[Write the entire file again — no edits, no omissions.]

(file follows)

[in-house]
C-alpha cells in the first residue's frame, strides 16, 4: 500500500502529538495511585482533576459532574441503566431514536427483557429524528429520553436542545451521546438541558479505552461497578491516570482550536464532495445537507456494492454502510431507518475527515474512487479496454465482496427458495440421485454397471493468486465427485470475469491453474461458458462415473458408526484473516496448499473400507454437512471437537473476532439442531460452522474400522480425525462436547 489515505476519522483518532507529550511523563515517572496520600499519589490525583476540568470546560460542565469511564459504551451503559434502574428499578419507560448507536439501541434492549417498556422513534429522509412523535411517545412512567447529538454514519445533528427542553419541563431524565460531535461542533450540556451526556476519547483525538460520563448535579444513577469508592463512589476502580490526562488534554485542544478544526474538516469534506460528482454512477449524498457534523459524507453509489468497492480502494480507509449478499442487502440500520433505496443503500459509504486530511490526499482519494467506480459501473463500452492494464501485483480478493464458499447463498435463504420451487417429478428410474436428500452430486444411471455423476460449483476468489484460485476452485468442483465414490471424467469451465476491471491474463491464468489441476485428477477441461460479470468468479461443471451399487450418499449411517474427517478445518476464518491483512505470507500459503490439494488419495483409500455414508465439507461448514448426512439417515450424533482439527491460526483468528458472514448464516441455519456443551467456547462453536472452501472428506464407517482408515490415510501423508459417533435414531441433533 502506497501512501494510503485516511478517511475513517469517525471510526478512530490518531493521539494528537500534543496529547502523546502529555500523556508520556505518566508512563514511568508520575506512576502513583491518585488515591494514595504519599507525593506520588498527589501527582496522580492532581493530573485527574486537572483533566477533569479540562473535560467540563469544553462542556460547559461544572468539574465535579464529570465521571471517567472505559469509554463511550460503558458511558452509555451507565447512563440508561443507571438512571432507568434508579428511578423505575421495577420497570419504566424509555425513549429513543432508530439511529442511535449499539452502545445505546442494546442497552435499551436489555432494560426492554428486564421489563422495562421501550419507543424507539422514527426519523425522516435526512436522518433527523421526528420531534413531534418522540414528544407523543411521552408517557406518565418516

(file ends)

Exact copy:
[in-house]
C-alpha cells in the first residue's frame, strides 16, 4: 500500500502529538495511585482533576459532574441503566431514536427483557429524528429520553436542545451521546438541558479505552461497578491516570482550536464532495445537507456494492454502510431507518475527515474512487479496454465482496427458495440421485454397471493468486465427485470475469491453474461458458462415473458408526484473516496448499473400507454437512471437537473476532439442531460452522474400522480425525462436547 489515505476519522483518532507529550511523563515517572496520600499519589490525583476540568470546560460542565469511564459504551451503559434502574428499578419507560448507536439501541434492549417498556422513534429522509412523535411517545412512567447529538454514519445533528427542553419541563431524565460531535461542533450540556451526556476519547483525538460520563448535579444513577469508592463512589476502580490526562488534554485542544478544526474538516469534506460528482454512477449524498457534523459524507453509489468497492480502494480507509449478499442487502440500520433505496443503500459509504486530511490526499482519494467506480459501473463500452492494464501485483480478493464458499447463498435463504420451487417429478428410474436428500452430486444411471455423476460449483476468489484460485476452485468442483465414490471424467469451465476491471491474463491464468489441476485428477477441461460479470468468479461443471451399487450418499449411517474427517478445518476464518491483512505470507500459503490439494488419495483409500455414508465439507461448514448426512439417515450424533482439527491460526483468528458472514448464516441455519456443551467456547462453536472452501472428506464407517482408515490415510501423508459417533435414531441433533 502506497501512501494510503485516511478517511475513517469517525471510526478512530490518531493521539494528537500534543496529547502523546502529555500523556508520556505518566508512563514511568508520575506512576502513583491518585488515591494514595504519599507525593506520588498527589501527582496522580492532581493530573485527574486537572483533566477533569479540562473535560467540563469544553462542556460547559461544572468539574465535579464529570465521571471517567472505559469509554463511550460503558458511558452509555451507565447512563440508561443507571438512571432507568434508579428511578423505575421495577420497570419504566424509555425513549429513543432508530439511529442511535449499539452502545445505546442494546442497552435499551436489555432494560426492554428486564421489563422495562421501550419507543424507539422514527426519523425522516435526512436522518433527523421526528420531534413531534418522540414528544407523543411521552408517557406518565418516